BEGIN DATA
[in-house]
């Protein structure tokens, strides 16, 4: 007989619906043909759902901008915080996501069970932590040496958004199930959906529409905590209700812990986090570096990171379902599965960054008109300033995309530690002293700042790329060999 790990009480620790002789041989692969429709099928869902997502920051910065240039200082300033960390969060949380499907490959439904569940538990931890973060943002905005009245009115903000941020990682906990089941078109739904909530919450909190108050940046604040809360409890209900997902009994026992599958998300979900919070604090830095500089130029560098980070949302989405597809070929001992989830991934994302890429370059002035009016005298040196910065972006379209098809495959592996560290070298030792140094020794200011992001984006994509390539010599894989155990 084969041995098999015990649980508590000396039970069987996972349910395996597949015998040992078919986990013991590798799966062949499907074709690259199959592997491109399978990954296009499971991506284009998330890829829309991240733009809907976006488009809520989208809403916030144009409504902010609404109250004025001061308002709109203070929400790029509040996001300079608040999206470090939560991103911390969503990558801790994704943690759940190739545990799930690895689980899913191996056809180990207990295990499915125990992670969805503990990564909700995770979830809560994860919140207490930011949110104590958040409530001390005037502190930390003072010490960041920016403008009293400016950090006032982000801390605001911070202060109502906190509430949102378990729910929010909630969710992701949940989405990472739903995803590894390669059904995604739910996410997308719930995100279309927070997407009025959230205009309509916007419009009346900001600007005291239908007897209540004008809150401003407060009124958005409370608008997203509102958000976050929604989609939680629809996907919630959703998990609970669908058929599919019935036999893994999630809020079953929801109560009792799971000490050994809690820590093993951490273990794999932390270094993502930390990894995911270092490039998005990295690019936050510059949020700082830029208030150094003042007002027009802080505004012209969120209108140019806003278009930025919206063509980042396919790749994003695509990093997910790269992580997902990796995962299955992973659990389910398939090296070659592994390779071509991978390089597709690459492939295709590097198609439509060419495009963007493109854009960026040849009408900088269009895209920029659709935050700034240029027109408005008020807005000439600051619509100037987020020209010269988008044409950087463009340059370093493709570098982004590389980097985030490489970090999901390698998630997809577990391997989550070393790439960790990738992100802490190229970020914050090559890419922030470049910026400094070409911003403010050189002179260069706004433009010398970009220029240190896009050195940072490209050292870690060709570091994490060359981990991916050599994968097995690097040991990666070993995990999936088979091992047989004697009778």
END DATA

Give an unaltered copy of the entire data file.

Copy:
[in-house]
């Protein structure tokens, strides 16, 4: 007989619906043909759902901008915080996501069970932590040496958004199930959906529409905590209700812990986090570096990171379902599965960054008109300033995309530690002293700042790329060999 790990009480620790002789041989692969429709099928869902997502920051910065240039200082300033960390969060949380499907490959439904569940538990931890973060943002905005009245009115903000941020990682906990089941078109739904909530919450909190108050940046604040809360409890209900997902009994026992599958998300979900919070604090830095500089130029560098980070949302989405597809070929001992989830991934994302890429370059002035009016005298040196910065972006379209098809495959592996560290070298030792140094020794200011992001984006994509390539010599894989155990 084969041995098999015990649980508590000396039970069987996972349910395996597949015998040992078919986990013991590798799966062949499907074709690259199959592997491109399978990954296009499971991506284009998330890829829309991240733009809907976006488009809520989208809403916030144009409504902010609404109250004025001061308002709109203070929400790029509040996001300079608040999206470090939560991103911390969503990558801790994704943690759940190739545990799930690895689980899913191996056809180990207990295990499915125990992670969805503990990564909700995770979830809560994860919140207490930011949110104590958040409530001390005037502190930390003072010490960041920016403008009293400016950090006032982000801390605001911070202060109502906190509430949102378990729910929010909630969710992701949940989405990472739903995803590894390669059904995604739910996410997308719930995100279309927070997407009025959230205009309509916007419009009346900001600007005291239908007897209540004008809150401003407060009124958005409370608008997203509102958000976050929604989609939680629809996907919630959703998990609970669908058929599919019935036999893994999630809020079953929801109560009792799971000490050994809690820590093993951490273990794999932390270094993502930390990894995911270092490039998005990295690019936050510059949020700082830029208030150094003042007002027009802080505004012209969120209108140019806003278009930025919206063509980042396919790749994003695509990093997910790269992580997902990796995962299955992973659990389910398939090296070659592994390779071509991978390089597709690459492939295709590097198609439509060419495009963007493109854009960026040849009408900088269009895209920029659709935050700034240029027109408005008020807005000439600051619509100037987020020209010269988008044409950087463009340059370093493709570098982004590389980097985030490489970090999901390698998630997809577990391997989550070393790439960790990738992100802490190229970020914050090559890419922030470049910026400094070409911003403010050189002179260069706004433009010398970009220029240190896009050195940072490209050292870690060709570091994490060359981990991916050599994968097995690097040991990666070993995990999936088979091992047989004697009778």